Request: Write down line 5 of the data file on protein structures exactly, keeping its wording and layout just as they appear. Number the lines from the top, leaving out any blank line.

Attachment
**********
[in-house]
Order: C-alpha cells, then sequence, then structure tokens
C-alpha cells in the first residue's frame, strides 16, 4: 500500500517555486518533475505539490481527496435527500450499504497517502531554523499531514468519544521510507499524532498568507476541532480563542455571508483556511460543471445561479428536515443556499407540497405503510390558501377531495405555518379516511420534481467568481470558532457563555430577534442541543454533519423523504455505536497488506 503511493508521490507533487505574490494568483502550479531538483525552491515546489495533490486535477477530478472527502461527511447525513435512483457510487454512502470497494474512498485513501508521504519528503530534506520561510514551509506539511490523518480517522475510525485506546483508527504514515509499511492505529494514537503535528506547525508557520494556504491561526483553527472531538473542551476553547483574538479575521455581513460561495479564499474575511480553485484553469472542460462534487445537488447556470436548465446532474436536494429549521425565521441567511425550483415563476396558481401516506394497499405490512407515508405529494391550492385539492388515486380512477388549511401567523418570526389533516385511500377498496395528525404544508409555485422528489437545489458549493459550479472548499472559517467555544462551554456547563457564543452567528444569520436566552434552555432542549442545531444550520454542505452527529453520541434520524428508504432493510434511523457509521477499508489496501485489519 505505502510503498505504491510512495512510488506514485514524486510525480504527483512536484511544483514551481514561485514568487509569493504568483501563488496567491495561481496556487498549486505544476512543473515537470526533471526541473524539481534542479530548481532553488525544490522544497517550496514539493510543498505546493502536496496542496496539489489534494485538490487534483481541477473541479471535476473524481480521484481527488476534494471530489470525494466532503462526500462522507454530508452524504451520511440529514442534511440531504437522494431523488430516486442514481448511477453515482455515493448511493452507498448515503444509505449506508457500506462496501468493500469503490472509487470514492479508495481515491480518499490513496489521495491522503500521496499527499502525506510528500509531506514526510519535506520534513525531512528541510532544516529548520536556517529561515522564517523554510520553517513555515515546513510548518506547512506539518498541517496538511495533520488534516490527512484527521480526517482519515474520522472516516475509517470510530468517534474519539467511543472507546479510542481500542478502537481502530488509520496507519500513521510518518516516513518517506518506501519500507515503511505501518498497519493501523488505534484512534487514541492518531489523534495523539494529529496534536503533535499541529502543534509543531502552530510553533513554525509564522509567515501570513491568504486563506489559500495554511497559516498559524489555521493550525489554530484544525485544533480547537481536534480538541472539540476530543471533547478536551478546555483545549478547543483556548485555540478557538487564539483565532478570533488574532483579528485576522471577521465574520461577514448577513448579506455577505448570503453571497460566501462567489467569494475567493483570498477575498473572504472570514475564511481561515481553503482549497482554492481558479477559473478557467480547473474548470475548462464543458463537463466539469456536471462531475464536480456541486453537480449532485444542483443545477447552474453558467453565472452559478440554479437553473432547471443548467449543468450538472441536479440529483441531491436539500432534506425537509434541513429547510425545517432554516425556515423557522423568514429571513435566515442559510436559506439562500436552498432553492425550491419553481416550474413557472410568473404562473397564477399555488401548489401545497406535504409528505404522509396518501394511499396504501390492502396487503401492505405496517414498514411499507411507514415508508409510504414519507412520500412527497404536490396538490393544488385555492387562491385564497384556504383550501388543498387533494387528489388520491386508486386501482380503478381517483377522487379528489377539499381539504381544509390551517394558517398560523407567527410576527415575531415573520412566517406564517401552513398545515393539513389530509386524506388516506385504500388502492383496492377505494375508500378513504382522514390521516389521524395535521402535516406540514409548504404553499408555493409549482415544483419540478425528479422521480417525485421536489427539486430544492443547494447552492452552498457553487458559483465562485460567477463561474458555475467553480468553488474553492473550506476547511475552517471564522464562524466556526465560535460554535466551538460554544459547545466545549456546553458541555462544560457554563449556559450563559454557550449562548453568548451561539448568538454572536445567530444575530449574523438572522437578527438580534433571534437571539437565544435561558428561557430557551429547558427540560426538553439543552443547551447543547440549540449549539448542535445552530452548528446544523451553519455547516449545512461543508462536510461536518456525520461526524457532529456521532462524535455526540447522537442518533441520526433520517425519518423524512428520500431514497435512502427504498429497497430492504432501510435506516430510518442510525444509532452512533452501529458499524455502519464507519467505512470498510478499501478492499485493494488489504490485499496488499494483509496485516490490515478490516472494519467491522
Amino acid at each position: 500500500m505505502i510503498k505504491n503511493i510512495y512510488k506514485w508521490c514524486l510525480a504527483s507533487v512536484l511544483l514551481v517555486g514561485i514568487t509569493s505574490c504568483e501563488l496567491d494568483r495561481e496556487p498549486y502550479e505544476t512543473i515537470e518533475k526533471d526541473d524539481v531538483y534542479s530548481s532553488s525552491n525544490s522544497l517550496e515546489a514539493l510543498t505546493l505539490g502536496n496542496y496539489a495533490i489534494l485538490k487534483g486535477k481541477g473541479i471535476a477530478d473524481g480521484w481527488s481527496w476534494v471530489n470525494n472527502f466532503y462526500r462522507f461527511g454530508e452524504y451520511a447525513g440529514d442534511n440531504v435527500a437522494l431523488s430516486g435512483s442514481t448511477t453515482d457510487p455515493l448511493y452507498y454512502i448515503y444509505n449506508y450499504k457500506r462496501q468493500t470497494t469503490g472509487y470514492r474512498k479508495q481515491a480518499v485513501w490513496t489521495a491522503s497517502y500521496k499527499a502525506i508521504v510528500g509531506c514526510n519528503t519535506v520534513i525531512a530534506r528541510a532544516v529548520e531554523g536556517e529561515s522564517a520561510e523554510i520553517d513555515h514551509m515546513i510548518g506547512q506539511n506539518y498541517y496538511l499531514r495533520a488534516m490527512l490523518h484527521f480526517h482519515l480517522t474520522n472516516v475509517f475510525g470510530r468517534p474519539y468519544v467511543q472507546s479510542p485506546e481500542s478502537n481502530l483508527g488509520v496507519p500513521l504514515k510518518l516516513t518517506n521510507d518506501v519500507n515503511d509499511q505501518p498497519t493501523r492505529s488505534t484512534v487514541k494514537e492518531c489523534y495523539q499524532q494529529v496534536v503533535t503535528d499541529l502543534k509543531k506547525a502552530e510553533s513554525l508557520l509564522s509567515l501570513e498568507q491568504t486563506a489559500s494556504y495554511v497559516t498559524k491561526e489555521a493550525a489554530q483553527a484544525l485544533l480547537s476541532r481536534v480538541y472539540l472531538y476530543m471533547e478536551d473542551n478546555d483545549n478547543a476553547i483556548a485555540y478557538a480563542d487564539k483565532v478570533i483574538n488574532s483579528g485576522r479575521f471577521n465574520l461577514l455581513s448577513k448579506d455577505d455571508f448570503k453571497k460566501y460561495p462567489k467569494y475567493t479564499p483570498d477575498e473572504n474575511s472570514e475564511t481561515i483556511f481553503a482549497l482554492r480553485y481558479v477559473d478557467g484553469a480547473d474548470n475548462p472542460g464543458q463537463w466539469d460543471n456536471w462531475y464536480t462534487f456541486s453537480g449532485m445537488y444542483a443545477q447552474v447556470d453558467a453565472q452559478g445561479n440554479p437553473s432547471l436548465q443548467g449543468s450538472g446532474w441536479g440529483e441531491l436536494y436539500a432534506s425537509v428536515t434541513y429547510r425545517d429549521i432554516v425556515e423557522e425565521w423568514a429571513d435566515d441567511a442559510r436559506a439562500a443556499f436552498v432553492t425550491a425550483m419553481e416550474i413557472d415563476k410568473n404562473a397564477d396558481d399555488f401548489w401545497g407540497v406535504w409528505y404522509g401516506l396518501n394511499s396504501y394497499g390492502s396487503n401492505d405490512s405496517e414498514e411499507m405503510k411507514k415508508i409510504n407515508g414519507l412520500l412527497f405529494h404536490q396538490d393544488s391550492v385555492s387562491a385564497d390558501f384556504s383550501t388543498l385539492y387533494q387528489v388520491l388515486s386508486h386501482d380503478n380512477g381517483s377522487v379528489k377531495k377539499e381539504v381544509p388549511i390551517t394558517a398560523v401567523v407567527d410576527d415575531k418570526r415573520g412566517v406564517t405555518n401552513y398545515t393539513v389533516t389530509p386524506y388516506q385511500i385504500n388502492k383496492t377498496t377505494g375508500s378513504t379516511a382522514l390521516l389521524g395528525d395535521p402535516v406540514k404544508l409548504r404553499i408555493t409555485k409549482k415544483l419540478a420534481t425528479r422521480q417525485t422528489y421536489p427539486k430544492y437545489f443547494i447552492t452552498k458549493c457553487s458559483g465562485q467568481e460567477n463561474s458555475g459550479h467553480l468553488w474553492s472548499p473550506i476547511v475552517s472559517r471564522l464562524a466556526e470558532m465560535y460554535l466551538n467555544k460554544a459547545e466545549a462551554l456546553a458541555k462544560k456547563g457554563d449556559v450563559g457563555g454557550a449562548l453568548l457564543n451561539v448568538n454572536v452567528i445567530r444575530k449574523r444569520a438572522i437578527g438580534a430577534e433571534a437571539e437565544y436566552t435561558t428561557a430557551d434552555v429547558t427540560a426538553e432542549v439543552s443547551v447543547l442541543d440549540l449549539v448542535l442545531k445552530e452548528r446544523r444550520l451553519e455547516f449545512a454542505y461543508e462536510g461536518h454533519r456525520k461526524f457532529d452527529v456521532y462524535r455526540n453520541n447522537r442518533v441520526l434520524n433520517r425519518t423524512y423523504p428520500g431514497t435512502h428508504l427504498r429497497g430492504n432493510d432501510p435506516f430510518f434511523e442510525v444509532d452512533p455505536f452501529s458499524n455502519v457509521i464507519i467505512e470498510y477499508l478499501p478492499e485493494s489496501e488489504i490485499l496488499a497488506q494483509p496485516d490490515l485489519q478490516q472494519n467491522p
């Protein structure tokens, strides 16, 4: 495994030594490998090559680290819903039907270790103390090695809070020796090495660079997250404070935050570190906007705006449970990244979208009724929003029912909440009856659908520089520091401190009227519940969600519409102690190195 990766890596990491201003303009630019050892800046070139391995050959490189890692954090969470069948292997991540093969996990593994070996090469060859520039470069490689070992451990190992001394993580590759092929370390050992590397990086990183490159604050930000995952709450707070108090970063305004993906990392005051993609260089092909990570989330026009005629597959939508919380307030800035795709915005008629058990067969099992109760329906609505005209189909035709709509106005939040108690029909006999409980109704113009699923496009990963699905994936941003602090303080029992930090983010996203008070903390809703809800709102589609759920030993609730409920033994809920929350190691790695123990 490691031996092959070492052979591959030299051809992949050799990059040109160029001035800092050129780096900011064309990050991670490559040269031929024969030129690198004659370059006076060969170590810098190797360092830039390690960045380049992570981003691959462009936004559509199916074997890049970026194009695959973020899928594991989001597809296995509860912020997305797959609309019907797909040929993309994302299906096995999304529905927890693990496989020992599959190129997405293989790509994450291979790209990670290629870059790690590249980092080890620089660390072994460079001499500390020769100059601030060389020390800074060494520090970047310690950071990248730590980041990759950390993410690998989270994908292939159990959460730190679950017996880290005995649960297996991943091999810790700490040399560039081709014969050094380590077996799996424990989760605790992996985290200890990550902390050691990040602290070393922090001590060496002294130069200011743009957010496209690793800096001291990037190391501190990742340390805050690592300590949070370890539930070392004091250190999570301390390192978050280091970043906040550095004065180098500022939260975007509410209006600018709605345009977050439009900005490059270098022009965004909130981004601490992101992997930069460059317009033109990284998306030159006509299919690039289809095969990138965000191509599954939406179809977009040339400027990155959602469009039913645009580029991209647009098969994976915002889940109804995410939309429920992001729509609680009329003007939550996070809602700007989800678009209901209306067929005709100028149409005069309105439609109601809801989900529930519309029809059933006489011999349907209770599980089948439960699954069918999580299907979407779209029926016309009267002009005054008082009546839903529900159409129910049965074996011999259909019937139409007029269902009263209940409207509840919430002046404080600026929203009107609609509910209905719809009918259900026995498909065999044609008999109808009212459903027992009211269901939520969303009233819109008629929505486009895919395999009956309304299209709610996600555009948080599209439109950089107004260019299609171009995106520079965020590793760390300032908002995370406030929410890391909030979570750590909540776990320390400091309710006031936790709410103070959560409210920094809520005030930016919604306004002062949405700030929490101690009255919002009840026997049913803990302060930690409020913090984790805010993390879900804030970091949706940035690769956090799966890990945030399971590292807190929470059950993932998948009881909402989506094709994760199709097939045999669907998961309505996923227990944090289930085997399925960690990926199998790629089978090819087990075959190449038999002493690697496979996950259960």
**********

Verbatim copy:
């Protein structure tokens, strides 16, 4: 495994030594490998090559680290819903039907270790103390090695809070020796090495660079997250404070935050570190906007705006449970990244979208009724929003029912909440009856659908520089520091401190009227519940969600519409102690190195 990766890596990491201003303009630019050892800046070139391995050959490189890692954090969470069948292997991540093969996990593994070996090469060859520039470069490689070992451990190992001394993580590759092929370390050992590397990086990183490159604050930000995952709450707070108090970063305004993906990392005051993609260089092909990570989330026009005629597959939508919380307030800035795709915005008629058990067969099992109760329906609505005209189909035709709509106005939040108690029909006999409980109704113009699923496009990963699905994936941003602090303080029992930090983010996203008070903390809703809800709102589609759920030993609730409920033994809920929350190691790695123990 490691031996092959070492052979591959030299051809992949050799990059040109160029001035800092050129780096900011064309990050991670490559040269031929024969030129690198004659370059006076060969170590810098190797360092830039390690960045380049992570981003691959462009936004559509199916074997890049970026194009695959973020899928594991989001597809296995509860912020997305797959609309019907797909040929993309994302299906096995999304529905927890693990496989020992599959190129997405293989790509994450291979790209990670290629870059790690590249980092080890620089660390072994460079001499500390020769100059601030060389020390800074060494520090970047310690950071990248730590980041990759950390993410690998989270994908292939159990959460730190679950017996880290005995649960297996991943091999810790700490040399560039081709014969050094380590077996799996424990989760605790992996985290200890990550902390050691990040602290070393922090001590060496002294130069200011743009957010496209690793800096001291990037190391501190990742340390805050690592300590949070370890539930070392004091250190999570301390390192978050280091970043906040550095004065180098500022939260975007509410209006600018709605345009977050439009900005490059270098022009965004909130981004601490992101992997930069460059317009033109990284998306030159006509299919690039289809095969990138965000191509599954939406179809977009040339400027990155959602469009039913645009580029991209647009098969994976915002889940109804995410939309429920992001729509609680009329003007939550996070809602700007989800678009209901209306067929005709100028149409005069309105439609109601809801989900529930519309029809059933006489011999349907209770599980089948439960699954069918999580299907979407779209029926016309009267002009005054008082009546839903529900159409129910049965074996011999259909019937139409007029269902009263209940409207509840919430002046404080600026929203009107609609509910209905719809009918259900026995498909065999044609008999109808009212459903027992009211269901939520969303009233819109008629929505486009895919395999009956309304299209709610996600555009948080599209439109950089107004260019299609171009995106520079965020590793760390300032908002995370406030929410890391909030979570750590909540776990320390400091309710006031936790709410103070959560409210920094809520005030930016919604306004002062949405700030929490101690009255919002009840026997049913803990302060930690409020913090984790805010993390879900804030970091949706940035690769956090799966890990945030399971590292807190929470059950993932998948009881909402989506094709994760199709097939045999669907998961309505996923227990944090289930085997399925960690990926199998790629089978090819087990075959190449038999002493690697496979996950259960």